This is where the decisions get tougher. While Reed has tremendous upside, his history of concussions and the plethora of receiving options in Washington make his current ADP of 7.05 somewhat questionable. Pitta rates a solid value as concerns about Owen Daniels eating into his target count seem overblown. Ertz has breakout potential in a solid offense. This just might be the sweet spot at tight end in 2014 since grabbing an option here allows you to stockpile running backs and wide receivers in the earlier rounds of your draft.
Mike’s Take: I dig what Dave is putting down here. This is the sweet spot if you passed on a Tier 1 tight end. Ertz is ending up on a lot of my teams. While you can expect one, maybe two, of the tight ends ranked below here to get drafted ahead of Ertz, don’t get too cocky and miss out on him, because we aren’t the only ones hip to his potential.
At this point in your draft, if you haven’t acquired a tight end, there just isn’t much point in reaching for one of these players. It’s a mixed bag of tantalizing skill, unproven players, players with injury risk, and Martellus Bennett.
Of particular interest here is Rudolph’s ADP in the late 8th round. Just because OC Norv Turner has helped talented tight ends reach their potential doesn’t mean he can turn a middling talent like Rudolph into an upper echelon threat. It’s also worth noting that while Antonio Gates (top of the next tier) may open the season as a decent fantasy starter, it won’t be a shock if he loses more and more touches to Green as the season progresses.
Mike’s Take: Green and Gates are an interesting case study this year. Those drafting Green on his potential may be in tough early in the season. Green may win some titles late in the season, but I think it is certainly plausible fantasy players are a year too early on a guy like Green while Gates is still in the picture. Dave and I are singing the same tune on Rudolph, but he’s looked good in preseason, so I’ll give him that. Another guy who looks really good is Travis Kelce. For a good team the receiving options on the Kansas City Chiefs are terrible. Good upside backup selection. Kelce’s value might spike as early as Week 1 with Dwayne Bowe out, suspended.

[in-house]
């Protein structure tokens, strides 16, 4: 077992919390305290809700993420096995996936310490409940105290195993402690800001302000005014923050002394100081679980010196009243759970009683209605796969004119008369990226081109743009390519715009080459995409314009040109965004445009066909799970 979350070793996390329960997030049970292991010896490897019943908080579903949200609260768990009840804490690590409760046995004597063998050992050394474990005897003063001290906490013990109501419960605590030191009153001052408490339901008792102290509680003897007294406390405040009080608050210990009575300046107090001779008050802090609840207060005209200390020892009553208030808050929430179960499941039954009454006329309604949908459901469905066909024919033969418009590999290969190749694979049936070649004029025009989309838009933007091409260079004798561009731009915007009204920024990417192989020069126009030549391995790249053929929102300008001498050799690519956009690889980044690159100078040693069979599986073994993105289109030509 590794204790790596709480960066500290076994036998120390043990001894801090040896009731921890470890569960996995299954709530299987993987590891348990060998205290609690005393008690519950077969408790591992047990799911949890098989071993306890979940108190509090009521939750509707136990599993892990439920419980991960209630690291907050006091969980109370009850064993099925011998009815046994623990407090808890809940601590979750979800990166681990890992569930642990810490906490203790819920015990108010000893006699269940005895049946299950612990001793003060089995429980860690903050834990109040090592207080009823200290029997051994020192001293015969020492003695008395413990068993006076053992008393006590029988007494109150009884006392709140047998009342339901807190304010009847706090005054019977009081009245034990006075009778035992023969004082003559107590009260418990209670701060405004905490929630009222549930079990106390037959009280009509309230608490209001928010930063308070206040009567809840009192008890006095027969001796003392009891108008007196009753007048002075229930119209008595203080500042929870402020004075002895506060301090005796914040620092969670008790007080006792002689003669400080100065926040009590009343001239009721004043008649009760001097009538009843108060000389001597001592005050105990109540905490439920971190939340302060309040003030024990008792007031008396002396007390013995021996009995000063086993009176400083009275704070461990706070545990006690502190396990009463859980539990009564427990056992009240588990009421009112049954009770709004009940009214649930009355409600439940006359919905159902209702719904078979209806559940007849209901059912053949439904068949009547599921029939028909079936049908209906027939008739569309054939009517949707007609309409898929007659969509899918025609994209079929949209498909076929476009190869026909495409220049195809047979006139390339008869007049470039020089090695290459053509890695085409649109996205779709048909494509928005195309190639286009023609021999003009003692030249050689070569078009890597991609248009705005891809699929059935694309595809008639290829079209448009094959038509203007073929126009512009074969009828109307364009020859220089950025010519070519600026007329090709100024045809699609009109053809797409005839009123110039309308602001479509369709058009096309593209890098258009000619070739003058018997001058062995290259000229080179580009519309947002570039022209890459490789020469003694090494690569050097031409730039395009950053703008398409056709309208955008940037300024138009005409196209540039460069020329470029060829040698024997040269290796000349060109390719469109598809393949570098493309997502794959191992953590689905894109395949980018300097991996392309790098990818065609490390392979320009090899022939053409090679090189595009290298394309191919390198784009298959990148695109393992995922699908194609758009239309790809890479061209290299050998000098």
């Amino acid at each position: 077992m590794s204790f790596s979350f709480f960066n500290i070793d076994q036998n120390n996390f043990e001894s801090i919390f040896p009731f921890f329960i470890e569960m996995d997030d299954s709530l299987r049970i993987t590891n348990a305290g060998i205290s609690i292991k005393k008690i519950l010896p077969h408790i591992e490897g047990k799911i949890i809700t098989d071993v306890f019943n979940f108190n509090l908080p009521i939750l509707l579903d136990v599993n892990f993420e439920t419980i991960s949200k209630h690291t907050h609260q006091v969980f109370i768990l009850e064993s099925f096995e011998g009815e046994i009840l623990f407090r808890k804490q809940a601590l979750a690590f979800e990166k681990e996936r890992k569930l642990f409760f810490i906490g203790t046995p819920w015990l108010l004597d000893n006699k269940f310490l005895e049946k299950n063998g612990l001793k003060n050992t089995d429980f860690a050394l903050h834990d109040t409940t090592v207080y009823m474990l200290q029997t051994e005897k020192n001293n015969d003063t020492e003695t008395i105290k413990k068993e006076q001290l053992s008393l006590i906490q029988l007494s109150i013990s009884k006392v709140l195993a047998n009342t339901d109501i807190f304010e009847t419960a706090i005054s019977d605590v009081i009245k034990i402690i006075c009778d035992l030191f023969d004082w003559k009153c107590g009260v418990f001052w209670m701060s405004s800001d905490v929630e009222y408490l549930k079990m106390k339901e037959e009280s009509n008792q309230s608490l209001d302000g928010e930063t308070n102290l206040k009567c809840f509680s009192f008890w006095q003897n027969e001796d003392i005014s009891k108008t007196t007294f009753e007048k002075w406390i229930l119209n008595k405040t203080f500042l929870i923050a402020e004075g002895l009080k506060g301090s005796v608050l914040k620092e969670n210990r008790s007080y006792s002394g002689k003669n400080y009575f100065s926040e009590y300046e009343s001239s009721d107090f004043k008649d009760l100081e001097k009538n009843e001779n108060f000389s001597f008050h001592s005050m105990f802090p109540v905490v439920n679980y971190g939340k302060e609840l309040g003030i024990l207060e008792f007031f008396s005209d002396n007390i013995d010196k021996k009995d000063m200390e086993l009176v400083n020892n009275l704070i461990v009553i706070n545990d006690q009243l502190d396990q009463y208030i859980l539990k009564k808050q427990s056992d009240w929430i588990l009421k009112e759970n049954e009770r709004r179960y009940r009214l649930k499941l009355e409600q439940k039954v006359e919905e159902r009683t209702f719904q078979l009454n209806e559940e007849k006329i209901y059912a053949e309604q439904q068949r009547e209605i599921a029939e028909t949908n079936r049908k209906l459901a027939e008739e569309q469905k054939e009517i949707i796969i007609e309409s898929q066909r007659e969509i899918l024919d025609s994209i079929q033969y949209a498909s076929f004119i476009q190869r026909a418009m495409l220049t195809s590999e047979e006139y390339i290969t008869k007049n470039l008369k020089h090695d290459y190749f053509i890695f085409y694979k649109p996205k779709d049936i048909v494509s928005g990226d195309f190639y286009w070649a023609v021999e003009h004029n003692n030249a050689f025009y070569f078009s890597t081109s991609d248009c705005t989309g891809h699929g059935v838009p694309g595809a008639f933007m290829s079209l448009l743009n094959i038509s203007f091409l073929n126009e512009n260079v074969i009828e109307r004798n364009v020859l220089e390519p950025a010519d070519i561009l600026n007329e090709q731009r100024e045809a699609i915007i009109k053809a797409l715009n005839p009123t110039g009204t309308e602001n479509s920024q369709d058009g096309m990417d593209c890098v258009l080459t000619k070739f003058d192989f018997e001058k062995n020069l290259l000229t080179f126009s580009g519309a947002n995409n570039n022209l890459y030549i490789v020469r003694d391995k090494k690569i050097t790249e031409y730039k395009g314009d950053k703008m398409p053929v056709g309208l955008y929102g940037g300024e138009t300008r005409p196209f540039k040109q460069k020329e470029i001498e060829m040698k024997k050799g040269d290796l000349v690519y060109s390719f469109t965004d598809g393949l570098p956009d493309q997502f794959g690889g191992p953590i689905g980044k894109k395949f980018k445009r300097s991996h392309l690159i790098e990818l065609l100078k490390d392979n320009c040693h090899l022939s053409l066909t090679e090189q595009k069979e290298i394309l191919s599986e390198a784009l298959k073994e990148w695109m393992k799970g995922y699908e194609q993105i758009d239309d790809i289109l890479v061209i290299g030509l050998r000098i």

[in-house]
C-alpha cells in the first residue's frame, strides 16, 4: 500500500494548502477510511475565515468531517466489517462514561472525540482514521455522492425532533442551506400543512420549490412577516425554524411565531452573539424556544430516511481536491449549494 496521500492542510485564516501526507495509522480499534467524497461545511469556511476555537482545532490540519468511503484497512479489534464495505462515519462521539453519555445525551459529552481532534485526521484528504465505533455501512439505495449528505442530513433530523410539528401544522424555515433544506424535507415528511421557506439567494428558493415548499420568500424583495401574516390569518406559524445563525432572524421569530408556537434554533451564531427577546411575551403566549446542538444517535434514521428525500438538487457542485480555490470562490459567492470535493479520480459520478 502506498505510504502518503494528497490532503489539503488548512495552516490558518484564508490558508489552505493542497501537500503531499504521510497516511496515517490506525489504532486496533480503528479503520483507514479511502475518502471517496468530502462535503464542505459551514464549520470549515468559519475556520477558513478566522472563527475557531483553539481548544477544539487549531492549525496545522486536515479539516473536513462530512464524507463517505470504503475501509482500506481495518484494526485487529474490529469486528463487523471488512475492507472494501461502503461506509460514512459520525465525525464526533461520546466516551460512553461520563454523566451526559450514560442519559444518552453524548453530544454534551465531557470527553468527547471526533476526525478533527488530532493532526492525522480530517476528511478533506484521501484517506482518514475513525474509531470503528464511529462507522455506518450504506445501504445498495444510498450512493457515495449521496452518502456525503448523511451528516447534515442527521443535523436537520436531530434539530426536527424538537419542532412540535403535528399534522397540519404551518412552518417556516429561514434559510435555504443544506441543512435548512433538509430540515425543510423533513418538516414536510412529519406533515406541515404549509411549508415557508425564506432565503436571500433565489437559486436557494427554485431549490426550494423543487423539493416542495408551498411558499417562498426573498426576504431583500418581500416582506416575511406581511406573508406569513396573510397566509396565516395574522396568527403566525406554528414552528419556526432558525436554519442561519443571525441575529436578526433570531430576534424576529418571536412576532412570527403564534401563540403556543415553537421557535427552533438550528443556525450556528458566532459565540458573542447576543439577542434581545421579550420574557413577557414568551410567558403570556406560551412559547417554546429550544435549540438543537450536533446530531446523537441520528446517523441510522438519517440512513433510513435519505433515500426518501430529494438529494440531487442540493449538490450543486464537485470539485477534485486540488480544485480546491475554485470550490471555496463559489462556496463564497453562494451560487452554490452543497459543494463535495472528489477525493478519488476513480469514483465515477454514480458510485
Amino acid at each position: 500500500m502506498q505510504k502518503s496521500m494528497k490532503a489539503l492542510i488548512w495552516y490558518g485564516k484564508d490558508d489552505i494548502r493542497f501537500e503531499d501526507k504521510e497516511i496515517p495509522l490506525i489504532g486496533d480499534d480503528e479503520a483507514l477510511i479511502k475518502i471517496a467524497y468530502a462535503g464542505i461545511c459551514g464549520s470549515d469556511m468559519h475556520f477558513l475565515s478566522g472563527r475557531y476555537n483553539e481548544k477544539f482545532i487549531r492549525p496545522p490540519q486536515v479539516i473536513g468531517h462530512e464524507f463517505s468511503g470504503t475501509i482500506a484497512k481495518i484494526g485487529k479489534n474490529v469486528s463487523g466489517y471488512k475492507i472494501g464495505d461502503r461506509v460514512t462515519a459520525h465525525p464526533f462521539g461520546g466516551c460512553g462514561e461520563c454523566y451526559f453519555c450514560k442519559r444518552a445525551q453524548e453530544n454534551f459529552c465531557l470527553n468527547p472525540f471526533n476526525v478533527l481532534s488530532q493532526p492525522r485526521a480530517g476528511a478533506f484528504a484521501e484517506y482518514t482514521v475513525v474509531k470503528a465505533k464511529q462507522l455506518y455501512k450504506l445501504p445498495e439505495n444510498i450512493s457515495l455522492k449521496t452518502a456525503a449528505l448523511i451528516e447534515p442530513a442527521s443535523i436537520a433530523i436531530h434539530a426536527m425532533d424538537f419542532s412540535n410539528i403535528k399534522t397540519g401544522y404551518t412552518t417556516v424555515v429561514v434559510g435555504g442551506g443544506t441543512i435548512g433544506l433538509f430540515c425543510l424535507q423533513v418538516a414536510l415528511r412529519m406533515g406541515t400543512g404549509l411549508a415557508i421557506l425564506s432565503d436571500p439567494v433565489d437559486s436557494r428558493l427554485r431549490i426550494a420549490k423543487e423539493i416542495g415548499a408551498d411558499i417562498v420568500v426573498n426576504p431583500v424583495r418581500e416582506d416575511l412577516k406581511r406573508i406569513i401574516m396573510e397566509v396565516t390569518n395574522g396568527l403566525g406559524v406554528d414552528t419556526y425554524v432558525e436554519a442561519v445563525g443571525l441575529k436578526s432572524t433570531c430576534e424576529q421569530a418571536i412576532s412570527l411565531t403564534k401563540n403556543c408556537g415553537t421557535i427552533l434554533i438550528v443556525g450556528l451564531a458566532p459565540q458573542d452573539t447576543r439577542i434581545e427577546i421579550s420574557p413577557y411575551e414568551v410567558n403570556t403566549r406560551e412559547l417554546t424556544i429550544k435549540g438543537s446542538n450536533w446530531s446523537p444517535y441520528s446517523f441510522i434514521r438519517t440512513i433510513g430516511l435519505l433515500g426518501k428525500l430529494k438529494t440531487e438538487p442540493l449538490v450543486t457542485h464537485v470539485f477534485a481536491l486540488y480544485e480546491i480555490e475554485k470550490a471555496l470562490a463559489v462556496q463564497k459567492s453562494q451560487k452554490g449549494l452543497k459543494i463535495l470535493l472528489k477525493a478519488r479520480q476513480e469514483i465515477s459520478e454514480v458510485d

The upside for this group of pass catchers is as a back end TE1 but it is also a group loaded with risk. If you wait too long on tight end need to grab your starter out of this tier, Clay seems the safest bet after a solid season in 2013.
Mike’s Take: I prefer Delanie Walker and Heath Miller to Clay. Neither is too exciting and may not propel you to win you many games, but they should be fairly reliable and not lose them for you, either. Clay is ranked down here because he’s dealt with a knee injury all of training camp and preseason. As of a few days ago, he was still only 50-50 for the Dolphins next preseason game. Let someone else take the risk. You are close to punting the position if you are pulling your starter from the rest of this group.